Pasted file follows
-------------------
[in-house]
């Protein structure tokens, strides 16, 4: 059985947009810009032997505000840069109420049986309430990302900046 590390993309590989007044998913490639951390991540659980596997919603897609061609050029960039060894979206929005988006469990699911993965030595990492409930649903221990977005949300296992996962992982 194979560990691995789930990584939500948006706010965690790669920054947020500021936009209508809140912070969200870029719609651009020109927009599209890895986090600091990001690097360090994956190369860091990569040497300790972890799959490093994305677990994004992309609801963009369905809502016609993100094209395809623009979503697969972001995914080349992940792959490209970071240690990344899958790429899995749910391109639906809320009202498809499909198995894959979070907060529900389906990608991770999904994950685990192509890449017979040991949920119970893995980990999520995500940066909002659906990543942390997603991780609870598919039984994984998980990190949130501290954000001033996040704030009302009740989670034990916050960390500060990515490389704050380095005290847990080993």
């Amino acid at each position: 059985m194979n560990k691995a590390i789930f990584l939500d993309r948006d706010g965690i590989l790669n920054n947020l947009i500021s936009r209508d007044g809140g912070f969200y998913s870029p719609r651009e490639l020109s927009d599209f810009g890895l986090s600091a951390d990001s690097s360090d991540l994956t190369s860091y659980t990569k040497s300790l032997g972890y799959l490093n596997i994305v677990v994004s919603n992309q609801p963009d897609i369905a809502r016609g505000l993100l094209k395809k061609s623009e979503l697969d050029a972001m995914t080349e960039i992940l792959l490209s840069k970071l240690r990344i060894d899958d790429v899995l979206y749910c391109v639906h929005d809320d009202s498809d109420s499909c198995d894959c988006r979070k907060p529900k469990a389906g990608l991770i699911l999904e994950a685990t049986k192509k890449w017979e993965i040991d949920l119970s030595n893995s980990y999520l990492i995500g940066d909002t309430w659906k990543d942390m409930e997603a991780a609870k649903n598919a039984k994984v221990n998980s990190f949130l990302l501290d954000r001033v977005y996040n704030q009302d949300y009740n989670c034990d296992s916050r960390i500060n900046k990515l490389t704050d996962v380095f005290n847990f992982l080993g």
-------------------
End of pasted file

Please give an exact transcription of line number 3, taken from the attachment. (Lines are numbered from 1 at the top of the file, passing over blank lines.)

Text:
């Amino acid at each position: 059985m194979n560990k691995a590390i789930f990584l939500d993309r948006d706010g965690i590989l790669n920054n947020l947009i500021s936009r209508d007044g809140g912070f969200y998913s870029p719609r651009e490639l020109s927009d599209f810009g890895l986090s600091a951390d990001s690097s360090d991540l994956t190369s860091y659980t990569k040497s300790l032997g972890y799959l490093n596997i994305v677990v994004s919603n992309q609801p963009d897609i369905a809502r016609g505000l993100l094209k395809k061609s623009e979503l697969d050029a972001m995914t080349e960039i992940l792959l490209s840069k970071l240690r990344i060894d899958d790429v899995l979206y749910c391109v639906h929005d809320d009202s498809d109420s499909c198995d894959c988006r979070k907060p529900k469990a389906g990608l991770i699911l999904e994950a685990t049986k192509k890449w017979e993965i040991d949920l119970s030595n893995s980990y999520l990492i995500g940066d909002t309430w659906k990543d942390m409930e997603a991780a609870k649903n598919a039984k994984v221990n998980s990190f949130l990302l501290d954000r001033v977005y996040n704030q009302d949300y009740n989670c034990d296992s916050r960390i500060n900046k990515l490389t704050d996962v380095f005290n847990f992982l080993g």